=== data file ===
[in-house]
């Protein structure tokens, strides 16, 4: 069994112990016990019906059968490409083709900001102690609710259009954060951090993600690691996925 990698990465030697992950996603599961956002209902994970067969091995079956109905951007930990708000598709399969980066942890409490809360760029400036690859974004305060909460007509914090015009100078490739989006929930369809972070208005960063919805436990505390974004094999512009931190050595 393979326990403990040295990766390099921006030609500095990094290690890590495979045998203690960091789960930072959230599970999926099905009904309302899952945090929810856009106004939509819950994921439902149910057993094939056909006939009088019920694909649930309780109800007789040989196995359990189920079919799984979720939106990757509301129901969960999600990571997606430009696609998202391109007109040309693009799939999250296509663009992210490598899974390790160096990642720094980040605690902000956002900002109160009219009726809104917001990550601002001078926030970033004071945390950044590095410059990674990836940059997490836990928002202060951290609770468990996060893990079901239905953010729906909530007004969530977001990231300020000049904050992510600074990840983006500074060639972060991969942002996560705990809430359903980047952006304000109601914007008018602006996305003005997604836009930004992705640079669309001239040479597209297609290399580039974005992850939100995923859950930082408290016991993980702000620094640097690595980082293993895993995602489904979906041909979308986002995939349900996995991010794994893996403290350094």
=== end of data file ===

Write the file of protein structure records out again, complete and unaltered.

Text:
[in-house]
């Protein structure tokens, strides 16, 4: 069994112990016990019906059968490409083709900001102690609710259009954060951090993600690691996925 990698990465030697992950996603599961956002209902994970067969091995079956109905951007930990708000598709399969980066942890409490809360760029400036690859974004305060909460007509914090015009100078490739989006929930369809972070208005960063919805436990505390974004094999512009931190050595 393979326990403990040295990766390099921006030609500095990094290690890590495979045998203690960091789960930072959230599970999926099905009904309302899952945090929810856009106004939509819950994921439902149910057993094939056909006939009088019920694909649930309780109800007789040989196995359990189920079919799984979720939106990757509301129901969960999600990571997606430009696609998202391109007109040309693009799939999250296509663009992210490598899974390790160096990642720094980040605690902000956002900002109160009219009726809104917001990550601002001078926030970033004071945390950044590095410059990674990836940059997490836990928002202060951290609770468990996060893990079901239905953010729906909530007004969530977001990231300020000049904050992510600074990840983006500074060639972060991969942002996560705990809430359903980047952006304000109601914007008018602006996305003005997604836009930004992705640079669309001239040479597209297609290399580039974005992850939100995923859950930082408290016991993980702000620094640097690595980082293993895993995602489904979906041909979308986002995939349900996995991010794994893996403290350094």